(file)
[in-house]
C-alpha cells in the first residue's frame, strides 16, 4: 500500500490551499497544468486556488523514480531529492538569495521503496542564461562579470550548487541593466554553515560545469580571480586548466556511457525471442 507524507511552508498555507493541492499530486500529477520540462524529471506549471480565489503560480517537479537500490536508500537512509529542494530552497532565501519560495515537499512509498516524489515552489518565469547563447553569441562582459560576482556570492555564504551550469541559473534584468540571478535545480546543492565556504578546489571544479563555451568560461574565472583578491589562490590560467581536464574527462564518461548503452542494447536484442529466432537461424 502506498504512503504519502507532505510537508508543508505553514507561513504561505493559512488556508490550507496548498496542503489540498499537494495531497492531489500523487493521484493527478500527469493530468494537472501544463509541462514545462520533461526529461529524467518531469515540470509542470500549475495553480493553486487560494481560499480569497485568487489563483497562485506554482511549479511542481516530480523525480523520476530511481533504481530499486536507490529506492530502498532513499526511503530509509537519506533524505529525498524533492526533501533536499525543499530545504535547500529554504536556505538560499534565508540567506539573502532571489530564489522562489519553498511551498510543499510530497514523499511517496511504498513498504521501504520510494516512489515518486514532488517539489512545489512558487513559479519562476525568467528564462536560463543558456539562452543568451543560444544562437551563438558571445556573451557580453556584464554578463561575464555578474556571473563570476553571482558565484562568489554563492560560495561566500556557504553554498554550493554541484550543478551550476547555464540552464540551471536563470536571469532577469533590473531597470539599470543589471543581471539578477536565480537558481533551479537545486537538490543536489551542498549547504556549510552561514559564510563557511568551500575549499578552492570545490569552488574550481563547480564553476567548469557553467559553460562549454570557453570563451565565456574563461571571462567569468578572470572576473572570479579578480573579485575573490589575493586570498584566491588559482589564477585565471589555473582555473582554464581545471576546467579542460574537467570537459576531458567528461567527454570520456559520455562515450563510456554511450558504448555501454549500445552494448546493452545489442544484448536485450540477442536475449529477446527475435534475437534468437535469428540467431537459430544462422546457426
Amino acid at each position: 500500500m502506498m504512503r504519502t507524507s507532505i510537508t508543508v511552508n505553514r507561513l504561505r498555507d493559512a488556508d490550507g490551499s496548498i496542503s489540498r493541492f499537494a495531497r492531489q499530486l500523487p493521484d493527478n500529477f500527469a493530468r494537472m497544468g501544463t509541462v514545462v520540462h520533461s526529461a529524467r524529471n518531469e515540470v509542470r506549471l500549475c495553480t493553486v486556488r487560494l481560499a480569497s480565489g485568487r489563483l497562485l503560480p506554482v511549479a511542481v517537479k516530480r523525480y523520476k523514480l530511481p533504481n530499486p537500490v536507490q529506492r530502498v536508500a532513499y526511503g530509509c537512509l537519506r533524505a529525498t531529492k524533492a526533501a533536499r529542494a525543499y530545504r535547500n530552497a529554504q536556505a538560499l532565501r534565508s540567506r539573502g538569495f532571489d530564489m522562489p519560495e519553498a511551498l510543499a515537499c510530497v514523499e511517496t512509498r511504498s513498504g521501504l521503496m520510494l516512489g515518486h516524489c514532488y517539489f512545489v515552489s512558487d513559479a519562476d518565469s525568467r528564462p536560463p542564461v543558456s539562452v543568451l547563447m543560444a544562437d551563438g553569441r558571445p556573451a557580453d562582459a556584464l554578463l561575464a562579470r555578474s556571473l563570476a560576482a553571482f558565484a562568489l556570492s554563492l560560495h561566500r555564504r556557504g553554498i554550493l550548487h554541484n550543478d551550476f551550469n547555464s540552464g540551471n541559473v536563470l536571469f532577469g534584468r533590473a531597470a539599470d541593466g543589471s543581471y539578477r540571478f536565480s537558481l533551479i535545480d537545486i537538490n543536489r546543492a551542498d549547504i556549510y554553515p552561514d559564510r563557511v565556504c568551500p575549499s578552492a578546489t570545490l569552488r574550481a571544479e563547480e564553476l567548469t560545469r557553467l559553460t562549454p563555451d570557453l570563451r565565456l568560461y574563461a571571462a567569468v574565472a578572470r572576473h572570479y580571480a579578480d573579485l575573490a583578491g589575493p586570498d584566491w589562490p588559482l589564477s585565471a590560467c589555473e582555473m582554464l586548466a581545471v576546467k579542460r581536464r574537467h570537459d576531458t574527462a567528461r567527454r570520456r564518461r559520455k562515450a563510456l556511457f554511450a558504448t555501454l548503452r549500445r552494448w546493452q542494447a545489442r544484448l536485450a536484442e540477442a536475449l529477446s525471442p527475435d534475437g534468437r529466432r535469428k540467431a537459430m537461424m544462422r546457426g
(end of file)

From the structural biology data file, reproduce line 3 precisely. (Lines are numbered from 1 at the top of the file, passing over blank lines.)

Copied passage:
Amino acid at each position: 500500500m502506498m504512503r504519502t507524507s507532505i510537508t508543508v511552508n505553514r507561513l504561505r498555507d493559512a488556508d490550507g490551499s496548498i496542503s489540498r493541492f499537494a495531497r492531489q499530486l500523487p493521484d493527478n500529477f500527469a493530468r494537472m497544468g501544463t509541462v514545462v520540462h520533461s526529461a529524467r524529471n518531469e515540470v509542470r506549471l500549475c495553480t493553486v486556488r487560494l481560499a480569497s480565489g485568487r489563483l497562485l503560480p506554482v511549479a511542481v517537479k516530480r523525480y523520476k523514480l530511481p533504481n530499486p537500490v536507490q529506492r530502498v536508500a532513499y526511503g530509509c537512509l537519506r533524505a529525498t531529492k524533492a526533501a533536499r529542494a525543499y530545504r535547500n530552497a529554504q536556505a538560499l532565501r534565508s540567506r539573502g538569495f532571489d530564489m522562489p519560495e519553498a511551498l510543499a515537499c510530497v514523499e511517496t512509498r511504498s513498504g521501504l521503496m520510494l516512489g515518486h516524489c514532488y517539489f512545489v515552489s512558487d513559479a519562476d518565469s525568467r528564462p536560463p542564461v543558456s539562452v543568451l547563447m543560444a544562437d551563438g553569441r558571445p556573451a557580453d562582459a556584464l554578463l561575464a562579470r555578474s556571473l563570476a560576482a553571482f558565484a562568489l556570492s554563492l560560495h561566500r555564504r556557504g553554498i554550493l550548487h554541484n550543478d551550476f551550469n547555464s540552464g540551471n541559473v536563470l536571469f532577469g534584468r533590473a531597470a539599470d541593466g543589471s543581471y539578477r540571478f536565480s537558481l533551479i535545480d537545486i537538490n543536489r546543492a551542498d549547504i556549510y554553515p552561514d559564510r563557511v565556504c568551500p575549499s578552492a578546489t570545490l569552488r574550481a571544479e563547480e564553476l567548469t560545469r557553467l559553460t562549454p563555451d570557453l570563451r565565456l568560461y574563461a571571462a567569468v574565472a578572470r572576473h572570479y580571480a579578480d573579485l575573490a583578491g589575493p586570498d584566491w589562490p588559482l589564477s585565471a590560467c589555473e582555473m582554464l586548466a581545471v576546467k579542460r581536464r574537467h570537459d576531458t574527462a567528461r567527454r570520456r564518461r559520455k562515450a563510456l556511457f554511450a558504448t555501454l548503452r549500445r552494448w546493452q542494447a545489442r544484448l536485450a536484442e540477442a536475449l529477446s525471442p527475435d534475437g534468437r529466432r535469428k540467431a537459430m537461424m544462422r546457426g